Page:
Martin: Opium tends to make you nauseated if you’re not used to it. So the first few times I tried it, a lot vomiting was involved, and I thought, “Well, this isn’t so cool, but I’m interested in watching.” I did that until 2002, when the last of the opium dens—there were two left—were closed by the Laos government.
A rare pipe-bowl from the early 19th century adorned with red glaze and bats, both symbolic of happiness.
Then I met an expat from Austria, who was able to get opium that had been prepared specifically for smoking. This is a reason why opium smoking will never come back. First, the paraphernalia is so bulky and easy to identify that there’s just no way you can hide an opium pipe and lamp under your jacket and take it around with you. Secondly, while tons and tons of opium is harvested every year in places like Afghanistan and Burma, it’s all going straight to heroin. There’s just no demand for chandu, which is what they call opium that’s been prepared specifically for smoking.
However, this Austrian was somehow able to get enough raw opium to prepare his own chandu for smoking. And I had this bright idea—bright at the time, I thought. I said to him, “Well, you’ve got this high-quality opium for smoking, the type that isn’t even being produced anymore. You’re the only one that’s got it, and I’ve got all this great, old paraphernalia, some of it in pristine condition.” So I asked him if he’d be interested in combining the two. Over the next few years, he and I collaborated. I’d go out and visit him every month or two in the rural area where he lived, and he set aside a room in his house specifically for smoking. We decorated the room with Chinese antiques like scrolls and a traditional opium bed.
Collectors Weekly: So you made your own opium den?
Opium smoking in Denver, Colorado, in the late 19th century. Walls of opium dens were usually covered to prevent drafts that could cause the lamp to flicker.
Martin: That’s exactly what we did. I was going through books and getting ideas, and we tried to make it as authentic as possible. As I was still collecting and still getting different pieces of paraphernalia and pipes, I would bring them to his place and we would try them out to see how they worked. In old books, we’d read about how some of the old smokers preferred a pipe whose stem was made of sugarcane to one made of bamboo, while others preferred bamboo to a pipe made of ivory. The old books said this, but why? That’s what I wanted to know.
I was smoking so infrequently that I felt it was research. That’s how I justified it. He and I smoked every month to two months. Everything seemed fine. I started to believe that the alarmist vocabulary you find in the old books about the evils of opium was just completely overblown. I had been smoking for years and still wasn’t hooked.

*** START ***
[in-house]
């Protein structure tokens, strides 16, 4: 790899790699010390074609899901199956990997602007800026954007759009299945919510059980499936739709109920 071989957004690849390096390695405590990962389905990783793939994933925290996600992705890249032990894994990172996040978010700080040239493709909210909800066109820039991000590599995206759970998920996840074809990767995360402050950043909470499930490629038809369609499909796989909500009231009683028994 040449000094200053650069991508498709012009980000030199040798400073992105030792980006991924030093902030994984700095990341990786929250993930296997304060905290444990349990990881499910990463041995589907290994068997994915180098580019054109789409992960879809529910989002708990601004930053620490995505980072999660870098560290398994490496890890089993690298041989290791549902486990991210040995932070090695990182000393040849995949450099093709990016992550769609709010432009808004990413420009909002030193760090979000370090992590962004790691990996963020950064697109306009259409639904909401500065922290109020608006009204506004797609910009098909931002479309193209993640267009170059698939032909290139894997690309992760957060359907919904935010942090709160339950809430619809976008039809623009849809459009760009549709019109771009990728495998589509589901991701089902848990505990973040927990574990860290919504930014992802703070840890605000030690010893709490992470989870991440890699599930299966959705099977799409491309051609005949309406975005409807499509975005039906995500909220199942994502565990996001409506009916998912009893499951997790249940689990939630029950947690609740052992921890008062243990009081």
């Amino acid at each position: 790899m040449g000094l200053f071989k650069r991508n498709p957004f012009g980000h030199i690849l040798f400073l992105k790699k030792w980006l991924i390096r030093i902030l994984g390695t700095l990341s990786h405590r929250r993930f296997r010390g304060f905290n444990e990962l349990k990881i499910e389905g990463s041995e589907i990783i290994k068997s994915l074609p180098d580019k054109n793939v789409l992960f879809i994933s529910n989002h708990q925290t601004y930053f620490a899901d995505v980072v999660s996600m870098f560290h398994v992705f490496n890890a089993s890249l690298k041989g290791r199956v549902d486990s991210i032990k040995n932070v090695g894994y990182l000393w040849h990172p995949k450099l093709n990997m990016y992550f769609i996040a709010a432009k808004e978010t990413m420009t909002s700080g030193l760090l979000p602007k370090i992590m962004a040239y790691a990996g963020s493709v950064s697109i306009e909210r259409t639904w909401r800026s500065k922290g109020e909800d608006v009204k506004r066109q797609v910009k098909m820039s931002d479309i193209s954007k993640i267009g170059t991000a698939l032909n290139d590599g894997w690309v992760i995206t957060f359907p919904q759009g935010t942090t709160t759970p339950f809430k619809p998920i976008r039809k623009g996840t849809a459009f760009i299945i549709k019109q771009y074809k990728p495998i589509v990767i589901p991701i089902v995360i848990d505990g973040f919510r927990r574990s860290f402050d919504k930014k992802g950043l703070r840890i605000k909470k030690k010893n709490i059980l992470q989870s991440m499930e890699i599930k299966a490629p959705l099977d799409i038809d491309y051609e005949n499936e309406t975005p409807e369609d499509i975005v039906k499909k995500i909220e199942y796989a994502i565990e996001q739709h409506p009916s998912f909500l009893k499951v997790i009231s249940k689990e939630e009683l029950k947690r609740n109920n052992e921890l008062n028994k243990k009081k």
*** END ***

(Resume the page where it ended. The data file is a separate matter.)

Then my Austrian expat friend introduced me to another expat, an older American woman named Roxanna Brown. Originally from Illinois, she had gone to Vietnam during the war and had become a journalist. She ended up staying in Southeast Asia, marrying a Thai man and having a son. She became an expert on Chinese and Southeast Asian ceramics. And she was also an opium addict, smoking every day. Because she lived in Bangkok, that led me to more and more frequent experimentation.
“When you’re in an opium den, curled up around your lamp, it makes all your problems go away.”
Again, opium smoking is very involved, very time-consuming. At first, that’s what I was attracted to, the whole ritual aspect of it. But then I started bringing the stuff to my apartment. That’s when things went crazy. I went from smoking opium a couple of times a week to round-the-clock. I tried getting off the stuff, but couldn’t. It was just impossible, so painful. I ended up checking into a Buddhist monastery a couple of hours north of Bangkok that specializes in treating people with addictions. They have this potion they claim came to a Buddhist nun in a dream. You drink it, hold it down for a few minutes, and then start vomiting it up. You do that for five days straight. Somehow, it made the withdrawal symptoms maybe a quarter of what they were when I had tried to quit on my own. I’ve got nothing but good things to say about that monastery. For a time, I was actually able to get off the stuff.
Collectors Weekly: Why is opium smoking so addictive?
Left, a late 19th century earthenware pipe-bowl decorated with the character denoting longevity and the “endless knot,” a Buddhist symbol. Right, a pipe-bowl in the shape of a Buddhist deity.
Martin: You go through this period where it’s just unbelievably good. You just think, “I’ve discovered this great, little secret that nobody knows about.” And then at some point, it just turns the tables on you. You go from looking forward to it to absolutely needing it. It’s insidious the way it plays with your brain. It just makes life without the pipe, without the intoxication, seem really brutal and pointless. You get to the point where you can only relate to your smoking friends.